You can rent one from your local hotel in Manila or Cebu like I did on my first trip in 2003 - it was a few dollars a day, and at the end of my trip I just bought it from my Manila hotel (Nokia model 3315 at $60USD in 2003)
My current phone is a 3 year old Nokia 6822 with a flip open keyboard to make texting faster for me - I got it in the USA from a store selling 'open line' unlocked GSM mobile phones, so any open line (‘open line’ will work with any SIM from any service provider) unlocked GSM phone will work in Philippines, you don't have to buy your phone here - but since phones purchased in Philippines have all the correct current settings for the specific networks here, I'd recommend getting one here.
Just go into the Malls in Manila or Cebu and buy the phone of your choice, new in box (you can spend P5,000 to P30,000 and up, depending on the model & features)
Recon/refurbished phones are also available if you know where to find them, at prices starting around P2,500/P3,000 & up - I've bought several of these phones over the years for the poor Families I help in Manila & Cebu, and a good sturdy Nokia recon phone will last quite a while (Nokia models specifically 3210, 3310 & 3315)
Then, get yourself a SIM card for P150 on the SMART or Globe network (SMART is the #1 provider in Philippines, with Globe a close 2nd) - on your SIM card is your mobile number, and memory to store your phonebook entries & more.
A prepaid phone card is P300 (P100 & P500 cards are also available) and will buy you a LOT of texting, as Filipinos mostly just text on their phones, at P1 per text - it's also free to receive all texts on your phone, and even if your friends have no load on their phones they can still receive your texts and your calls for free (the person you’re calling or texting does not need to have a load on their phone to get your calls &/or texts)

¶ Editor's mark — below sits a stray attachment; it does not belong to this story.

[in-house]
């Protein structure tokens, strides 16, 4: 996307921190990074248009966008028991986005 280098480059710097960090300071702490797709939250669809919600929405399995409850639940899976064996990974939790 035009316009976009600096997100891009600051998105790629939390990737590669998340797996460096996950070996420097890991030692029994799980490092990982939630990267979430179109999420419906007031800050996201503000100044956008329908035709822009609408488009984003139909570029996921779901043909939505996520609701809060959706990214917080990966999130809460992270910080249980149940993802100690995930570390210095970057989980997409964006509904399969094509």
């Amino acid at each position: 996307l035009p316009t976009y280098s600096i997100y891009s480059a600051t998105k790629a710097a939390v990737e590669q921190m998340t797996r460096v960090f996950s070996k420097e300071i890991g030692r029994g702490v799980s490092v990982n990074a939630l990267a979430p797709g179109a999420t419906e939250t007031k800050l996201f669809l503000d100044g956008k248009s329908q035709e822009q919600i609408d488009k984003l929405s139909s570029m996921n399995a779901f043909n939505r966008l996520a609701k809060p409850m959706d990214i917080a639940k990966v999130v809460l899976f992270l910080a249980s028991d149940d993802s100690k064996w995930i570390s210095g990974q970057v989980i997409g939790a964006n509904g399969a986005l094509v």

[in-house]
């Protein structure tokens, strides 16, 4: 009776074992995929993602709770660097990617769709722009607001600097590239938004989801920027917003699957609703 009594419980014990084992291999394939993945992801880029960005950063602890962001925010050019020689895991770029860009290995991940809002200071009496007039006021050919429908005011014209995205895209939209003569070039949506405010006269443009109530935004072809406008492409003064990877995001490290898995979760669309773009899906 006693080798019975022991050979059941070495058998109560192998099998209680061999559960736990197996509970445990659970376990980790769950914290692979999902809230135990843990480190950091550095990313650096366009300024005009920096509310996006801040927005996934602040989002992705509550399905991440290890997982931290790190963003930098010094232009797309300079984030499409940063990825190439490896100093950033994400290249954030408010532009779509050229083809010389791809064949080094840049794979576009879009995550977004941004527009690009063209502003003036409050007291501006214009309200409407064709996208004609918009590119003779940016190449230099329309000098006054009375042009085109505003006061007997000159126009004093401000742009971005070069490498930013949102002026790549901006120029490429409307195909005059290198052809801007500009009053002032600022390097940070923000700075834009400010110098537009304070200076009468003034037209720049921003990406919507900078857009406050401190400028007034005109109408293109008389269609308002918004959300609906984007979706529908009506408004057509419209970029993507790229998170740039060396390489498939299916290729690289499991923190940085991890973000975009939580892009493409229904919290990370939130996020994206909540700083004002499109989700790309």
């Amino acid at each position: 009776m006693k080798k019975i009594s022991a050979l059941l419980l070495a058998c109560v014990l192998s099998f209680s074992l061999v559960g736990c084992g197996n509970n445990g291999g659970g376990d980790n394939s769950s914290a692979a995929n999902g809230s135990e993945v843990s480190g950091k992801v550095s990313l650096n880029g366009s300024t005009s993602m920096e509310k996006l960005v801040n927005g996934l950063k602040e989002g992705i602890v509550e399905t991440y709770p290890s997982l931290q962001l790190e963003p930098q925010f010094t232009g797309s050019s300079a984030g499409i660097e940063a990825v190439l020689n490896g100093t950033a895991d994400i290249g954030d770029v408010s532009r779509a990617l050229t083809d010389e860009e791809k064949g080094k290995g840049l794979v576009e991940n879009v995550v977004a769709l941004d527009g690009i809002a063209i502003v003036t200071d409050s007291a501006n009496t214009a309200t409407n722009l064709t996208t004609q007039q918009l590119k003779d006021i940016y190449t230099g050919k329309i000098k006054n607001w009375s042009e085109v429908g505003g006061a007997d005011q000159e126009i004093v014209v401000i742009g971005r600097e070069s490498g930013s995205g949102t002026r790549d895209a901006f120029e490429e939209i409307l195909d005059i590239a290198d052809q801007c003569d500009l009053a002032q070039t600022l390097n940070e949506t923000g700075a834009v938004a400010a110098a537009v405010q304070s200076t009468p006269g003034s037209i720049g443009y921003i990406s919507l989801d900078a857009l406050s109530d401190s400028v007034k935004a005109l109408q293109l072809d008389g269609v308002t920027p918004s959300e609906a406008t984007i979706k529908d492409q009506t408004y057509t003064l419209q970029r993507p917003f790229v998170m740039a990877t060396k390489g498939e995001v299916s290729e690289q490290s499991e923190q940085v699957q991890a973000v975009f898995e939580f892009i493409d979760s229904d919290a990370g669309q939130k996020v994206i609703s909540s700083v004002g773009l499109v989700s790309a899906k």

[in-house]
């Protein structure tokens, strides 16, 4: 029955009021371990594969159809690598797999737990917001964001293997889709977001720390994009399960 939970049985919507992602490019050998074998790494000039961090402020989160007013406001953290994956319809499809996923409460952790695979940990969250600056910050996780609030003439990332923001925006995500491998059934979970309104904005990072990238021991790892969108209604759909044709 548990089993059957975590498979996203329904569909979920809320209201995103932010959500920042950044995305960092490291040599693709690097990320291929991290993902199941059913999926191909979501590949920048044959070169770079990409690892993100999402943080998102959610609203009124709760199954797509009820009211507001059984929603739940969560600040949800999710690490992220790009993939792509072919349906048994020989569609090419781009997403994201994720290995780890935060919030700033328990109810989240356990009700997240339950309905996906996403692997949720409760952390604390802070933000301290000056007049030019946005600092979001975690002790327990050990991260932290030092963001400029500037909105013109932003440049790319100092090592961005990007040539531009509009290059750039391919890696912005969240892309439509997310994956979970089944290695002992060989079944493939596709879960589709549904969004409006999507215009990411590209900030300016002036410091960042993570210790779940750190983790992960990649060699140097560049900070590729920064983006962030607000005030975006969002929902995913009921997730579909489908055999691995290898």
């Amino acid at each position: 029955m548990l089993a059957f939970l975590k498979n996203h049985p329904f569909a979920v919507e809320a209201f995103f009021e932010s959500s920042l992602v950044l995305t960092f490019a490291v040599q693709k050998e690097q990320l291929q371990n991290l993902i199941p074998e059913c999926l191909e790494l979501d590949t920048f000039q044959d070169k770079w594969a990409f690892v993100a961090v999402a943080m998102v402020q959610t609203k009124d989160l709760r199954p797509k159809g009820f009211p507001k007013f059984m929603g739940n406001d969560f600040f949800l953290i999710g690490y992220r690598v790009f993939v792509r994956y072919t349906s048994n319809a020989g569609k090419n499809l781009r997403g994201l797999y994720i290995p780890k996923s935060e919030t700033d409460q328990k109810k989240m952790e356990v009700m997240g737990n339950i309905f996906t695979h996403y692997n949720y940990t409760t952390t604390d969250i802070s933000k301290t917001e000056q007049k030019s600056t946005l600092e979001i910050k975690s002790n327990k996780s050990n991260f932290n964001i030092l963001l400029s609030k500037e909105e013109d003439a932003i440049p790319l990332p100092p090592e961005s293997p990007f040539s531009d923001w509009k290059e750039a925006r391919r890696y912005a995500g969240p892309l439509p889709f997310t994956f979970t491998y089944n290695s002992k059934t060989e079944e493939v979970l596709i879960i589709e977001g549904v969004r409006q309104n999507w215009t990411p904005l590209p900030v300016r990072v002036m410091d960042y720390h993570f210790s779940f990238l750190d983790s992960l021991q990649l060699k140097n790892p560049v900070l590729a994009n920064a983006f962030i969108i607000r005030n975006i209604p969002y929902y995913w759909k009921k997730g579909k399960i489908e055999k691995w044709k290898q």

You can also direct dial all your international calls from your Philippine mobile phone.
"phone loads" or 'loads' are available everywhere, from cities to remote areas you can always manage to find a sari-sari store for an electronic "e-load" of P10, P20, P30, P60, P115 or more, so even if you don't have money for a P300 phone card you can always afford some sort of e-load.
You can even share the load you have on your phone, with a friend in Philippines who needs a load - it's called Pasa Load, and on the SMART network you just create a text with the person's phone number ex. 0921XXXXXXX, leave a space, key in the amount you want to send them, and send to 808
* So your text would look like this, if I was Pasa loading you P10 from my phone: 0921XXXXXXX 10 and after sending it to 808, you'd get a text confirming the load you just sent, along with your current balance, and your friends will be able to text you back now.
International texts will cost you P22.50 per text, Philippines to USA for example.
If your GSM mobile phone is a modern tri-band or quad-band phone, it can roam on networks outside the Philippines, so you can take your new cell phone home with you when you leave Bantayan, to make & receive texts from Philippines in your country. (older dual band phones like the recon's I mentioned above are not able to roam internationally)
* Phones on Int’l roaming were never able to make or receive calls, only texts - but this has just changed as of July 25, 2007.
Phones on the SMART Network in Philippines can now make & receive phone calls on the T-Mobile Network in the USA, providing Int’l Roaming has been activated, text “ROAM ON USA” [without the quotes] to 333 at the following prices:
Dialed Calls: P120 per minute
Received Calls: P80 per minute
Dial +63 plus the 10 digit number
SMART suggests: “Please keep at least P500 balance for seamless voice service”